I have completed my exit agreement from work.

    I'm not used to having this level of time and there's only so much buying, selling and allocation planning I can do. I enjoy the research, but once you have the strategy and allocation, there's not much to do.

    I am encouraged that there are some tax benefits on pref share income which really changes how I approach the space. Pref shares are taxed at marginal rates grossed up by 50% which reduces net tax paid by quite a bit. With that tax benefit there is no need to buy Canada Bonds which are 100% safe, but about 1/2 the yield or less.

    I believe interest rates will not rise for quite some time and may even drift lower, at least here in Canada.

    I hope all is well with you. Thanks Brian.

  4. Thanks for laying out your bond goals!

    You don't mention the possibility that the bond price will go up if rates go down, which gives a nice bet over simple checking account.

    (Obvious is that if rates go up it's not a big deal that the bond goes down since these can be held to maturity.)

    I've been sticking with my various checking/savings accounts that give .95%, 1.15% and another 1.15%.

    I face some risks if rates come down, and it'd make sense to hold at least some in bonds. Generally though it doesn't seem to matter that much if one sticks at least somewhat with checking/savings accounts instead of bonds? Unless I'm missing something?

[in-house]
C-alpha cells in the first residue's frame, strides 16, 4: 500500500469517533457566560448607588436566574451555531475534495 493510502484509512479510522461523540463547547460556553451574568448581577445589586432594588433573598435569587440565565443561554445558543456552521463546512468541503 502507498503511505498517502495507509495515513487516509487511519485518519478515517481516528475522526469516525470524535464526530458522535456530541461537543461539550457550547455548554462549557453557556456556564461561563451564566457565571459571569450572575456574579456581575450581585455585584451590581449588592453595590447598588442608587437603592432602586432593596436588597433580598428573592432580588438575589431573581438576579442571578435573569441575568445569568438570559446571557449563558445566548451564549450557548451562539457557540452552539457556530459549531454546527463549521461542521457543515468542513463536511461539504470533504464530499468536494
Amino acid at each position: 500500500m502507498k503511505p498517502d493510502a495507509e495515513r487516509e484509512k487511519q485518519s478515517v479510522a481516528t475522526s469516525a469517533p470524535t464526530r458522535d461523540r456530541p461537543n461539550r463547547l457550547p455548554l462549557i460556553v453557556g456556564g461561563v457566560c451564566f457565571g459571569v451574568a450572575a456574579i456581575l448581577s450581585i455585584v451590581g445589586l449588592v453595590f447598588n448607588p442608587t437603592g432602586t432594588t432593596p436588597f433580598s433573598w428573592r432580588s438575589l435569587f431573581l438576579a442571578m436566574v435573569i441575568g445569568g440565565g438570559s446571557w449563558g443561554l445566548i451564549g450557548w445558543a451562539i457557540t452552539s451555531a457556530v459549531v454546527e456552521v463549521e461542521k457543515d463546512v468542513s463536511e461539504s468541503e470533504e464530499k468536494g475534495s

The low unemployeement and a 5cent wage increase sound like a strong report, making the jobs increases matter a lot less. The economy has strongly needed wage increase.

    Those strengths seem to contradict the slow GDP and economy.

    I don't know what to make of it. Has this situation happened before? It doesn't seem to have. What then does it mean to have a full economy but low interest rates and low growth?


    Have stockjocks been less good predictors of the market's future than bond ghouls? Bond ghouls have a stronger reputation, but you've described the 80's when they got it wrong. So at this time is there any reason to believe one over the other, or even over neither being right and the economy being middling for a while?

    "The missile strike does show that Trump will respond to pictures."

    I think in particular to pictures of babies. One gets the impression he was a "beautiful baby" and then something happened to make him feel a lot less safe and okay. He spoke in an adult voice for most of that video of why he took this action (an adult voice we've almost never heard), until he once again got to the topic of "beautiful babies" and he went into his usual high pitched baby-like voice. With that big shift, it looked typically like a spot where a person is disassociating or reacting to something in their own life.

    I quickly stopped watching the media and politicians' assessment of this latest "thing." They were all over the place.

  5. Thanks for all of the info and insights. FYI Interactive brokers withheld 30% from NRBAY ADR in individual taxable acct. Have submitted ticket, will see what happens.

    1. A: On 4/3/17, I received the Nordea Bank annual dividend in my Fidelity account. The dividend amount was $70.21 for 100 shares. A $10.53 foreign tax was withheld which is at 15%. That is correct under Norway's tax treaty with the U.S.

      So for whatever reason, IB did not claim U.S. citizenship rights for you or possibly was not set up to receive the dividend in a way where it could claim the treaty rate.

      Fidelity has generally been the best at securing the treaty rate with SVNLY being the sole exception so far. I quit using Schwab to buy any foreign stock other than those from Canada since I do not recall them ever securing the treaty tax rate. Generally speaking, if more than 15% is withheld, you did not receive the tax treaty rate for U.S. citizens.